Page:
A Nottingham man who raped a woman at knife-point 30 years ago has finally been brought to justice after cold case detectives and scientists went to extraordinary lengths with DNA samples from the crime scene – even reconstructing lab conditions from the 1980s to prove they had finally found the perpetrator.
Years of work involving adapting new and old discoveries and techniques left Benjamin Whitehead, 46, of Ashwell Gardens, Radford, with no choice but to admit the offence he committed when he was just 16.
Whitehead threatened to cut the throat of the young woman during the ordeal in her home on Belton Street, Hyson Green, on Friday, September 23, 1988. After carrying out the attack he burgled the property, taking her handbag and jewellery box.
Detectives managed to get a DNA profile of the attacker, even as the science was in its relative infancy, but the profile did not match any of the suspects at the time there was no national database to cross-check against.
In 2013 Nottinghamshire Police carried out a “cold case” review and recovered the archived DNA, which was re-examined using modern DNA profiling techniques and then again in 2014 when the science progressed even further.
Then in 2016 detectives conducted further detailed enquiries and made checks on the UK National DNA database, which by then contained around six million DNA profiles. It led to a major breakthrough – Whitehead was identified as the suspect for the first time.
When police investigated him they discovered he was a Nottingham man – who in 1988 lived in Scotholme Avenue, just two streets from where the attack happened, and matched the physical description of the attacker. Further enquiries revealed Whitehead had been convicted of burglaries in the late 1980s, including houses in Hyson Green.
In 2017 officers re-contacted the victim, who by now was living in Florida, USA, and flew over to see her to update her on the case, take a new statement and take new blood and DNA samples.
Whitehead was then arrested on June 16 2017 and consented to blood and DNA samples being taken, but denied the offence.
The new samples were compared with the DNA profiles using modern techniques which showed they were a match – with only a one in a million chance that the matches had occurred by chance.
But to complete the scientific testing process, officers also returned to the work that had been done on the DNA profile in 1988.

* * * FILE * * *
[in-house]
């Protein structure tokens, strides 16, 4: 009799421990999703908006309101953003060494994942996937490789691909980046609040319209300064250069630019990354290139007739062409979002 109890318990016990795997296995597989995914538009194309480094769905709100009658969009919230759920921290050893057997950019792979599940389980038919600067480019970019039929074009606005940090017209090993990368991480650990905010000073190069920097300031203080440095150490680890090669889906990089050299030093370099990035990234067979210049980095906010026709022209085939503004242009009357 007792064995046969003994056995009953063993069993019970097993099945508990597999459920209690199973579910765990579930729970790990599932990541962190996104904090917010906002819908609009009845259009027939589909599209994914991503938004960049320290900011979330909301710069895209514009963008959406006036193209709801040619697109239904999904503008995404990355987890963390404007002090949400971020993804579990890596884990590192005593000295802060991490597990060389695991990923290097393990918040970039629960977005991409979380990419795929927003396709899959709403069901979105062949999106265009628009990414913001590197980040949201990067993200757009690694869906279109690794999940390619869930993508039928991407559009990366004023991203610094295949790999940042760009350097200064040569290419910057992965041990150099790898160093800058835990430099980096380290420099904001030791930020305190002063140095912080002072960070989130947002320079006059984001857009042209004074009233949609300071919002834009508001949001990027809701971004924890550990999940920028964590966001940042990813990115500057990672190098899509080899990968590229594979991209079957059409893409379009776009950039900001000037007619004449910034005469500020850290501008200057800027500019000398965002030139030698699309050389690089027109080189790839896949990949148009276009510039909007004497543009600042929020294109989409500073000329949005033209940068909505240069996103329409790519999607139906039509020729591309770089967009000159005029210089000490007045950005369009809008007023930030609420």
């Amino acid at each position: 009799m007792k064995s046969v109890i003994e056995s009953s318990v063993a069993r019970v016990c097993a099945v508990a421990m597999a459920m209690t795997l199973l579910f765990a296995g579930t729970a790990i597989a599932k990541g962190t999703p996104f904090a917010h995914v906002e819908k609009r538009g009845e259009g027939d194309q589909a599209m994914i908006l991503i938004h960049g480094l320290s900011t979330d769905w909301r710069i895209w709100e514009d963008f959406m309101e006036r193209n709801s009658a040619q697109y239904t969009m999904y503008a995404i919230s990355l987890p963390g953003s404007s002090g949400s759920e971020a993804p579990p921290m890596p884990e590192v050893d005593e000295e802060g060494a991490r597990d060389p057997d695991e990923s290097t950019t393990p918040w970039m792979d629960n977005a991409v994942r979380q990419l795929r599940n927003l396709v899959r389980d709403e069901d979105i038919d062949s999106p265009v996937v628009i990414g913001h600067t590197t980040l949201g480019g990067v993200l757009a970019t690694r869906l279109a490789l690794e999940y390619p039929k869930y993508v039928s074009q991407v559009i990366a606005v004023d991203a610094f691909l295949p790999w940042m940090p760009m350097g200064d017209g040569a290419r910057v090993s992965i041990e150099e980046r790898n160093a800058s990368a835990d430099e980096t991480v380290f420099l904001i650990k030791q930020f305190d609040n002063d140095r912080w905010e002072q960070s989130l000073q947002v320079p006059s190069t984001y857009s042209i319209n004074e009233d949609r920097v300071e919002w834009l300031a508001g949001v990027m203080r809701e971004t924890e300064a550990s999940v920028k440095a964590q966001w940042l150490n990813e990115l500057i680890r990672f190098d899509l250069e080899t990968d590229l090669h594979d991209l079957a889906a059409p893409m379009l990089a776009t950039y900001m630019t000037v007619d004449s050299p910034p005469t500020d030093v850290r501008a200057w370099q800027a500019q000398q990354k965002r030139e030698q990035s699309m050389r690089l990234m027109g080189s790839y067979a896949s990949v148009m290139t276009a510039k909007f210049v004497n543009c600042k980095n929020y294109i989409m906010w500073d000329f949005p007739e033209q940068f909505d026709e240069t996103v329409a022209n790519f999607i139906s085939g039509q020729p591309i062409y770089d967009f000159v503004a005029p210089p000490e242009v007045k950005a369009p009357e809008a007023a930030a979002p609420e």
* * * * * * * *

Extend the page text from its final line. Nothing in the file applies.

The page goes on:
The University of Leicester, where DNA profiling had been discovered and pioneered in the 1980s, was asked to help and scientists were provided with the original barcode-style x-ray image of the rapist’s DNA profile.
They then recreated a 1980s laboratory to test the new samples to see if they came up with the same result. On comparison with the 1988 profile it was found to match. Even by the less sophisticated scientific standards of 1988, the likelihood of such a match having occurred at random was one in 10,000.
Whitehead was re-arrested on February 27 this year and despite being presented with the DNA results he continued to deny rape.
He was later charged and was due to face trail at Nottingham Crown Court – but finally admitted the charges of rape and aggravated burglary on the first day of the trial yesterday (November 26), before today being sentenced to nine years and ten months in prison for the rape and eight years, to run concurrently, for the aggravated burglary.
Speaking at the conclusion of the case, the victim said: “This has been a long time coming and demonstrates that you will be caught. I’d like to encourage any victim of crime to come forward and report it to the police. In my case officers from Nottinghamshire Police have supported me throughout and never gave up.”
Detective Inspector Justine Wilson, who oversaw the investigation, said: “This was an extremely complex DNA investigation which involved re-creating a laboratory as used in the 1980s – which the University of Leicester commissioned – the same laboratory that DNA was discovered under Sir Alec Jeffreys.
“The investigation team flew to the USA to see the victim and ultimately break the news that some 30 years later we had a DNA profile of the suspect. This involved working alongside the US law enforcement police in Florida, the National Crime Agency – seeking approval from US attorney general and homeland security.
“Detective Constable Ellie Langthorne and Detective Constable Karl Aram deserve recognition for their meticulous file submission which left no road for the defendant other than to plead guilty – and for their care and professionalism with the victim and witnesses in this case.
“I would also like to recognise the good work by Victim Support who kept close contact with victim and witnesses and the co-ordination and management which facilitated in the victim flying back to the UK to give evidence at the trial.
“We have worked closely with the Crown Prosecution Service and the forensic science service Eurofins, and it was through good working relations that this case was successful.
“Although the defendant pleaded guilty at the eleventh hour he has spent the last 30 years knowing that he committed this horrendous crime.”
The University of Leicester’s Dr Celia May, who worked with Sir Alec Jeffreys for 18 years before his retirement, explained the university’s involvement in the investigation.
She said: “We had to track down relevant equipment and materials, and then using fresh blood samples taken from the people originally fingerprinted alongside the crime-scene sample back in 1988, went about re-establishing the lab tests.
“It took several months to get to a point where we could replicate as closely as possible the patterns of the victim and others on the original fingerprints, and only then did we test the new suspect for the first time. As soon as we developed the result it was immediately clear that we had a match.”